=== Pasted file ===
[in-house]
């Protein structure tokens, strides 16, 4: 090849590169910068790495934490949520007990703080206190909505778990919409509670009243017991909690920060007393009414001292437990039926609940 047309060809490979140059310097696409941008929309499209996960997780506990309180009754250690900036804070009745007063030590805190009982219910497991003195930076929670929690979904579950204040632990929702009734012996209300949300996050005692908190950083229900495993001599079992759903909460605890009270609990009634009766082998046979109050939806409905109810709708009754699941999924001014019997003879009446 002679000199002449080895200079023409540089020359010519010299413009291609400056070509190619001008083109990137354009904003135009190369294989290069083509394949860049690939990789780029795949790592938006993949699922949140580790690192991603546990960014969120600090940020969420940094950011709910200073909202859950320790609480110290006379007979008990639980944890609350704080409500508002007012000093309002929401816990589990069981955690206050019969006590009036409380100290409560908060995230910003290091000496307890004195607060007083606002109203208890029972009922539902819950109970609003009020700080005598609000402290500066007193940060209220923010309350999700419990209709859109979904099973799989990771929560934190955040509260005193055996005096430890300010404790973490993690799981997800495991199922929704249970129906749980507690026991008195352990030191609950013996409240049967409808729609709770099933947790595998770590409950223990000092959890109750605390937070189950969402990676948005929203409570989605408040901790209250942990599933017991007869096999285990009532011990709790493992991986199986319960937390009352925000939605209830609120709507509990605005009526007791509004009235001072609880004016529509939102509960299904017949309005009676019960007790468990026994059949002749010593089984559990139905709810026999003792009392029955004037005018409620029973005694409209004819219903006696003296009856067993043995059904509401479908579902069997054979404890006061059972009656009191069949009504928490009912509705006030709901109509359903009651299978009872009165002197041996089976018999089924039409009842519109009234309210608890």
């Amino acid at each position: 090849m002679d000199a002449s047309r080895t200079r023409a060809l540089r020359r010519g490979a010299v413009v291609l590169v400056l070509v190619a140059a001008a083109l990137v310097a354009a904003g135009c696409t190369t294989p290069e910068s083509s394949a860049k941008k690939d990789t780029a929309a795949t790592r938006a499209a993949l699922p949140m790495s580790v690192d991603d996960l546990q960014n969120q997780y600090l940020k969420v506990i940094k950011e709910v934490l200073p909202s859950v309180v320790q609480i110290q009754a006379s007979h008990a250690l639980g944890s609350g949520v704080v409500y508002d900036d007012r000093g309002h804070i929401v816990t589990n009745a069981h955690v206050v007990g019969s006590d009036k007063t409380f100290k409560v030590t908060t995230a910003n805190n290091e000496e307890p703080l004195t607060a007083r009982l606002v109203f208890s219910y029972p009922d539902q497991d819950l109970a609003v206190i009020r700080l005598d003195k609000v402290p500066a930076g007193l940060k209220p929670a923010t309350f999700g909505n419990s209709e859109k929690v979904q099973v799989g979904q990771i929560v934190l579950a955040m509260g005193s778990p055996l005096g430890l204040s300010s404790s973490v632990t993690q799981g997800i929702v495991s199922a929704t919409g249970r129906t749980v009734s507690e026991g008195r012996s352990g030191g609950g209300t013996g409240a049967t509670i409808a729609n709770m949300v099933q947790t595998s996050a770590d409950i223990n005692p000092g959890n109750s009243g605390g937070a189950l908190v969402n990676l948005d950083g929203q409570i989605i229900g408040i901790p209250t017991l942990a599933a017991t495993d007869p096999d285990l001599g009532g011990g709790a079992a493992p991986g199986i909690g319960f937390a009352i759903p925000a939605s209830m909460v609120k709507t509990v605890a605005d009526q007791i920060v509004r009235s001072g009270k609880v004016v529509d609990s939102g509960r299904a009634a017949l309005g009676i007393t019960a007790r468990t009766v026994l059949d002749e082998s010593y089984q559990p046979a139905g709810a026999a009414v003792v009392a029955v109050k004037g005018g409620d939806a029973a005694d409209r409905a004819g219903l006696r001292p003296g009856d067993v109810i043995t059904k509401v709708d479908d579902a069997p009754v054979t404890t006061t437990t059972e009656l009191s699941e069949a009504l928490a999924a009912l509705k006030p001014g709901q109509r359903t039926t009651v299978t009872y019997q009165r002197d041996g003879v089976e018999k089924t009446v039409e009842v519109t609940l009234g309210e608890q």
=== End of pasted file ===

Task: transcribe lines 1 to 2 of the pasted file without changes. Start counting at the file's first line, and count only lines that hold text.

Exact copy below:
[in-house]
């Protein structure tokens, strides 16, 4: 090849590169910068790495934490949520007990703080206190909505778990919409509670009243017991909690920060007393009414001292437990039926609940 047309060809490979140059310097696409941008929309499209996960997780506990309180009754250690900036804070009745007063030590805190009982219910497991003195930076929670929690979904579950204040632990929702009734012996209300949300996050005692908190950083229900495993001599079992759903909460605890009270609990009634009766082998046979109050939806409905109810709708009754699941999924001014019997003879009446 002679000199002449080895200079023409540089020359010519010299413009291609400056070509190619001008083109990137354009904003135009190369294989290069083509394949860049690939990789780029795949790592938006993949699922949140580790690192991603546990960014969120600090940020969420940094950011709910200073909202859950320790609480110290006379007979008990639980944890609350704080409500508002007012000093309002929401816990589990069981955690206050019969006590009036409380100290409560908060995230910003290091000496307890004195607060007083606002109203208890029972009922539902819950109970609003009020700080005598609000402290500066007193940060209220923010309350999700419990209709859109979904099973799989990771929560934190955040509260005193055996005096430890300010404790973490993690799981997800495991199922929704249970129906749980507690026991008195352990030191609950013996409240049967409808729609709770099933947790595998770590409950223990000092959890109750605390937070189950969402990676948005929203409570989605408040901790209250942990599933017991007869096999285990009532011990709790493992991986199986319960937390009352925000939605209830609120709507509990605005009526007791509004009235001072609880004016529509939102509960299904017949309005009676019960007790468990026994059949002749010593089984559990139905709810026999003792009392029955004037005018409620029973005694409209004819219903006696003296009856067993043995059904509401479908579902069997054979404890006061059972009656009191069949009504928490009912509705006030709901109509359903009651299978009872009165002197041996089976018999089924039409009842519109009234309210608890």